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Yankees acquire Starlin Castro from Cubs

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The Yankees have themselves a new second baseman, acquiring Starlin Castro from the Cubs in exchange for right-hander Adam Warren and a player to be named.

Castro is coming off a disappointing age-25 campaign in which he hit .265/.296/.375 in 547 at-bats. He’s a career .281/.321/.404 hitter in 3,524 at-bats since debuting at age 20.

In return, the Cubs, who just landed Ben Zobrist to take over at second base, pick up a pretty useful piece in Warren, who had a 3.29 ERA in 17 starts and 26 relief appearances for the Yankees last season. He’ll most likely be in the pen initially, but his addition gives the Cubs four experienced rotation fallbacks, what with Travis WoodTrevor Cahill and Clayton Richard already on the roster.

According to Jon Heyman of CBSSports, the Cubs will not be picking up any of the $38 million that Castro is owed over the next four years.

Oddly enough, this trade comes together because of one that never did in July: the A’s sought to get Warren and second baseman Rob Refsnyder from the Yankees for Zobrist then. The Yankees turned them down, not wanting to trade Warren for two months of Zobrist. Now they are trading Warren for a player expendable because another team signed Zobrist.

UPDATE: The player to be named is reportedly veteran utilityman Brendan Ryan.

 

Evan Longoria: “I just kind of feel sorry for the Rays fan base.”

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The Rays were busy over the weekend, trading starter Jake Odorizzi to the Twins, designating All-Star outfielder Corey Dickerson for assignment, and then picking up C.J. Cron in a deal with the Angels. The Rays saved about $4 million — Odorizzi’s $6.3 million less Cron’s $2.3 million salary — and picked up a prospect. They’re still on the hook for Dickerson’s $5.95 million salary until they can find a trade partner, which seems likely.

Those are some head-scratching moves if you’re a Rays fan or a member of the Rays. Dickerson hit .282/.325/.490 with 27 home runs, 62 RBI, and 84 runs scored in 629 plate appearances last season, part of which resulted in his first trip to the All-Star Game. Designating him for assignment is strictly a financial move, assuming he can be traded. The Rays are currently operating with a payroll below $70 million. This comes just a week and a half after Rays ownership proposed the public footing most of the bill for the club’s new stadium. And the Rays had traded third baseman Evan Longoria — then the face of the franchise — to the Giants earlier this offseason.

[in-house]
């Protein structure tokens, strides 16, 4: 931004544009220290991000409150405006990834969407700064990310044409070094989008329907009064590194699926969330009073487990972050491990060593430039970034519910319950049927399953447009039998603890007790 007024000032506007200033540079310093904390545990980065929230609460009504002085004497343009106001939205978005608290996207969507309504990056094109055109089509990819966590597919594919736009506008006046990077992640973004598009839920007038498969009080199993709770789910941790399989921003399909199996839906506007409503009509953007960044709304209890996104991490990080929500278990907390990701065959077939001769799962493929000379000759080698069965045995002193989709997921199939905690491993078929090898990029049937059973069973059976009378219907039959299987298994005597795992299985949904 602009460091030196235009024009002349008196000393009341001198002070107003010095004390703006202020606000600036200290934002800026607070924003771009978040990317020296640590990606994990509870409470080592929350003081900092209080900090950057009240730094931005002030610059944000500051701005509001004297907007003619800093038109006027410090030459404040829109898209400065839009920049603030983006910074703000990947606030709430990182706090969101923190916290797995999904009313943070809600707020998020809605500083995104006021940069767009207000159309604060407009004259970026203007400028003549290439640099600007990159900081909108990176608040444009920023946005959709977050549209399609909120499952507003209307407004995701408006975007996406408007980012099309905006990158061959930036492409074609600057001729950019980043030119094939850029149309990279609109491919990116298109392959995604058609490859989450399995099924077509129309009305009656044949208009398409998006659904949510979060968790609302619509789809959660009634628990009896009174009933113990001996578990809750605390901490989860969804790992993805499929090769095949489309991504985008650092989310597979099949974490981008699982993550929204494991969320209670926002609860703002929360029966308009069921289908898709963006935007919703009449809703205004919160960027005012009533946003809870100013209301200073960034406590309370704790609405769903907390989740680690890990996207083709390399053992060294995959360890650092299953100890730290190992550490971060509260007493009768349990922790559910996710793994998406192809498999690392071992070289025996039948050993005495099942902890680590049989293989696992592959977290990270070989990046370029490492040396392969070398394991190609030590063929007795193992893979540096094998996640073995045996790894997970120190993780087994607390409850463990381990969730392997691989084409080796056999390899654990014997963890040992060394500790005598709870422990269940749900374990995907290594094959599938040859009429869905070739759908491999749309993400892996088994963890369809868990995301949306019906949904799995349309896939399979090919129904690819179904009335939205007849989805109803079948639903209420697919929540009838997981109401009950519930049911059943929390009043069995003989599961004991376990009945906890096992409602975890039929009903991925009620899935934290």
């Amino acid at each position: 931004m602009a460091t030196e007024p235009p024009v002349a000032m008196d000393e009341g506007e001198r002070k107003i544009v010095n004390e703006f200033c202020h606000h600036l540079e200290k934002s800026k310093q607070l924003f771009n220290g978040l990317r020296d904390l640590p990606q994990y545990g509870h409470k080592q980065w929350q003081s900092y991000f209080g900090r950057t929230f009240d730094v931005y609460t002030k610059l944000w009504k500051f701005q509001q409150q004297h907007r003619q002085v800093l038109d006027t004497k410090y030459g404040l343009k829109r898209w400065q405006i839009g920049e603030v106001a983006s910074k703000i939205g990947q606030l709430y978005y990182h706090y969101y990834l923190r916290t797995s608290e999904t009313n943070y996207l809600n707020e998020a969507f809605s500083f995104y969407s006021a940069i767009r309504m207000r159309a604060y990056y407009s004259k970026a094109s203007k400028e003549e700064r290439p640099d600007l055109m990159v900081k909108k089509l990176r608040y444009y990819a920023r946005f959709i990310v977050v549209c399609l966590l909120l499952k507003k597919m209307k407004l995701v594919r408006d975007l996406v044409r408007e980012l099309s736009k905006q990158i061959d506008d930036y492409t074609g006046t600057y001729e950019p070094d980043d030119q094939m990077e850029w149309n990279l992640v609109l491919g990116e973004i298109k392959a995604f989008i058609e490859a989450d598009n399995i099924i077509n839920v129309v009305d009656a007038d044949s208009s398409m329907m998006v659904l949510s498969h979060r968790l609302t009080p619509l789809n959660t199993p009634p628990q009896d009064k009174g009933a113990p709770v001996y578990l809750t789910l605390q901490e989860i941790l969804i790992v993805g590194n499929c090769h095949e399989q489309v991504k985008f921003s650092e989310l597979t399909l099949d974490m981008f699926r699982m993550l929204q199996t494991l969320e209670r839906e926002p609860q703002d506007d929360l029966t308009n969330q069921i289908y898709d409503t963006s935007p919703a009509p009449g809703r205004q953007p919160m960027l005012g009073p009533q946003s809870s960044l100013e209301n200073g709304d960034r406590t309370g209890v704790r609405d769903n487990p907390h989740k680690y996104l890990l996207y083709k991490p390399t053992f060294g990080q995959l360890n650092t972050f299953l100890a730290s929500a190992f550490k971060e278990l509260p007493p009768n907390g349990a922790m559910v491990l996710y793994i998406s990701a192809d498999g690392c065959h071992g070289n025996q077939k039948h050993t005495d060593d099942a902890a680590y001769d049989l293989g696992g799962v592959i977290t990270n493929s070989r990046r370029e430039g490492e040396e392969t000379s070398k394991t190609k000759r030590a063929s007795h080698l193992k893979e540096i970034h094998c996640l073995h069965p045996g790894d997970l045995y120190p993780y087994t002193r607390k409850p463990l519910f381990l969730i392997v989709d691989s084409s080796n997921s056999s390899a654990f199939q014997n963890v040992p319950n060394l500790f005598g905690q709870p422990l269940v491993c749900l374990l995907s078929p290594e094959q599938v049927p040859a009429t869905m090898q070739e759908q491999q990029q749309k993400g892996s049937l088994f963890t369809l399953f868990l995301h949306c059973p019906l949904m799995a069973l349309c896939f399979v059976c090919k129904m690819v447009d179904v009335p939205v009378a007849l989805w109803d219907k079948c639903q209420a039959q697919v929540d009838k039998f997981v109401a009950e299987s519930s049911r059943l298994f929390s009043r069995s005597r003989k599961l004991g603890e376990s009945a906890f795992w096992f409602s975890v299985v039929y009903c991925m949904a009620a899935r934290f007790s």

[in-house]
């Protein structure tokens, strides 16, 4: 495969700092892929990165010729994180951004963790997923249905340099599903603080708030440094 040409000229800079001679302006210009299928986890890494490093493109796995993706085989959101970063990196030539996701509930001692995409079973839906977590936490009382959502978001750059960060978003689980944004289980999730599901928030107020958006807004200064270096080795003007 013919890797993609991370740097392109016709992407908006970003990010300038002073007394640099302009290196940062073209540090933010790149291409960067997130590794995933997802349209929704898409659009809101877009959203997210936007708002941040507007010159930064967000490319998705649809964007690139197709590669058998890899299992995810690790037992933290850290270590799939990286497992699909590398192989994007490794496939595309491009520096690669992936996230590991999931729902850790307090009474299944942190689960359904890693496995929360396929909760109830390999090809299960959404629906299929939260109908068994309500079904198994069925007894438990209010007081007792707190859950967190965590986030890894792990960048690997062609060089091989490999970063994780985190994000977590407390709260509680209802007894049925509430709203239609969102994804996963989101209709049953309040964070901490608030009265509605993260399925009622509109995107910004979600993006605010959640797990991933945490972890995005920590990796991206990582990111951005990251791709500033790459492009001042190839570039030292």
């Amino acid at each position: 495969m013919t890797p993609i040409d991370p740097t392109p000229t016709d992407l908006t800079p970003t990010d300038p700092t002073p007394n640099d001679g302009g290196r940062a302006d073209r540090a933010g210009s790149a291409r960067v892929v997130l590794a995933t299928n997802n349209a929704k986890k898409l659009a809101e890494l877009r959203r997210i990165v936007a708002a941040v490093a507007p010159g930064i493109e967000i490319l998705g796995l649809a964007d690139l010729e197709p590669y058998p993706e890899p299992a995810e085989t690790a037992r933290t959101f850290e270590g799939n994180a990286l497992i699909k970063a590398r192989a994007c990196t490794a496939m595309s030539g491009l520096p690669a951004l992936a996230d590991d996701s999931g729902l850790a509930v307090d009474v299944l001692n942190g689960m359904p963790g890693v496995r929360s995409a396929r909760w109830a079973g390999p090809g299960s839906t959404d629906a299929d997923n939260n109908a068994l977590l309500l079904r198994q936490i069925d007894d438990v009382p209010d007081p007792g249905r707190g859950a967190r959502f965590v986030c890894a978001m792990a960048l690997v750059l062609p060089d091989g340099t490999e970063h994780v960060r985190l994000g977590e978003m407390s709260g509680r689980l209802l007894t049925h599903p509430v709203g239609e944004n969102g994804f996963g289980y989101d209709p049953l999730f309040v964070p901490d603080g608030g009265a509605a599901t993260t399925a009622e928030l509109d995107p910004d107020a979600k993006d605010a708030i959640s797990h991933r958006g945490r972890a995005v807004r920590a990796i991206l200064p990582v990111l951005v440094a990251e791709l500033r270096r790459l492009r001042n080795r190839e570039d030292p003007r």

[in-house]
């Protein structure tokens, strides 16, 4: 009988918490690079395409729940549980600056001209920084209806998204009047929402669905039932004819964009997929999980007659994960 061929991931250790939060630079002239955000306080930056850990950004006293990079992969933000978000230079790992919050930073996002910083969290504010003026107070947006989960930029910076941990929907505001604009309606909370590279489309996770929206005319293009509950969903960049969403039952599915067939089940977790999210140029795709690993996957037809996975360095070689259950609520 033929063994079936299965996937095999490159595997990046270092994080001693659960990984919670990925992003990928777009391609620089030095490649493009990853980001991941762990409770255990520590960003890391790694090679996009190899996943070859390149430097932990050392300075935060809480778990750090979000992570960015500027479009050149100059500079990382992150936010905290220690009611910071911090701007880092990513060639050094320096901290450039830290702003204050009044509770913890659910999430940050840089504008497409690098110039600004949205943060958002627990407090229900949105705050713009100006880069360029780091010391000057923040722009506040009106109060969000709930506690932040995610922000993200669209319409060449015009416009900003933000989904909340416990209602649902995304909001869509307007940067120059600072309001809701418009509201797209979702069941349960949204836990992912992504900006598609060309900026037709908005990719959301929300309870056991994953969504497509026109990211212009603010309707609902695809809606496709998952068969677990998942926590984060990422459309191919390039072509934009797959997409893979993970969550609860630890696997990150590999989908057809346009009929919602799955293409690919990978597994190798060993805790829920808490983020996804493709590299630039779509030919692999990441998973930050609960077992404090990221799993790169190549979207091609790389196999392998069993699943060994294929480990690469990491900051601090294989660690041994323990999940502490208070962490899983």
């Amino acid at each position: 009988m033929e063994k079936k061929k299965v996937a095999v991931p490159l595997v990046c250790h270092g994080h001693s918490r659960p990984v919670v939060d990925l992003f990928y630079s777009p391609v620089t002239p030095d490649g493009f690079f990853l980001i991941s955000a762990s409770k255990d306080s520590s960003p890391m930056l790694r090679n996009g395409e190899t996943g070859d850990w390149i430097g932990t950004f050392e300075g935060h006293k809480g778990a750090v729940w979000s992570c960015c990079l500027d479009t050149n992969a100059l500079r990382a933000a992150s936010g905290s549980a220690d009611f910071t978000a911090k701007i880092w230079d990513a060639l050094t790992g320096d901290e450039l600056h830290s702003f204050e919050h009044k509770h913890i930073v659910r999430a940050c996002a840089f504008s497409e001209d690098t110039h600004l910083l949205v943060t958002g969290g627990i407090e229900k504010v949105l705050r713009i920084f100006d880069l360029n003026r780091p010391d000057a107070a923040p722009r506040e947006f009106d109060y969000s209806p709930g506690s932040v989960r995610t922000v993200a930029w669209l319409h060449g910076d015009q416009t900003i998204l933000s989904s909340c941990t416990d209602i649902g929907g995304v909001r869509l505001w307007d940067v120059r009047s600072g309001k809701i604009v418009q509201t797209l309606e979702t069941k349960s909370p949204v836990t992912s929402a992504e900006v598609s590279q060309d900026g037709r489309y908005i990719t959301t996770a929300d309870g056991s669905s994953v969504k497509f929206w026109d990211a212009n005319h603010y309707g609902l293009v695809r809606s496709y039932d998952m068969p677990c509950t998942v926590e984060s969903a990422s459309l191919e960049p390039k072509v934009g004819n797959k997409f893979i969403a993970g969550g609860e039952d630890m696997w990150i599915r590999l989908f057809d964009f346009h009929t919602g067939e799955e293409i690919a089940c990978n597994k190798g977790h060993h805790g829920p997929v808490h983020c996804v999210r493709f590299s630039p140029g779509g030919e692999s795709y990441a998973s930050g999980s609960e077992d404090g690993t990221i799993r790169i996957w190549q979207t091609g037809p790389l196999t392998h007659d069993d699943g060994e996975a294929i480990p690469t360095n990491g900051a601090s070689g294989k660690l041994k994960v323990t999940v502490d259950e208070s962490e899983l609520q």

Longoria expressed sympathy for Rays fans for having to put up with this. Via Andrew Baggarly, Longoria said of the curious Dickerson move, “I just kind of feel sorry for the Rays fan base. … I’m not going to take too many shots but it’s pretty obvious that guy is a valuable player and didn’t deserve to be DFAd. Corey was our best player last year.”

Longoria isn’t quite on the money there. By WAR, Dickerson ranked fifth among position players on the team, according to Baseball Reference. FanGraphs is also in agreement. Still, it’s indisputable that Dickerson, who turns 29 years old this May, more than pulled his weight. The Rays do not have a surfeit of starting outfielders, so it wasn’t like they were making room for other capable players. Mallex Smith, who put up a .684 OPS in 282 PA last year, is slated to start in left field at the moment. Designating Dickerson for assignment, as well as trading Longoria and Odorizzi, were simply cost-cutting decisions.

The Rays’ M.O. has been part of the problem leading to the current stagnant free agent market (sans Eric Hosmer‘s eight-year deal on Saturday). Teams like the Rays, Phillies, Reds, and Tigers have been explicitly putting out non-competitive teams in order to facilitate a rebuilding process. Longoria is right to express sympathy for Rays fans, who see their favorite team worsening a roster that went 80-82 last year. The Rays haven’t finished at .500 or above since 2013 and doesn’t figure to halt the streak this year.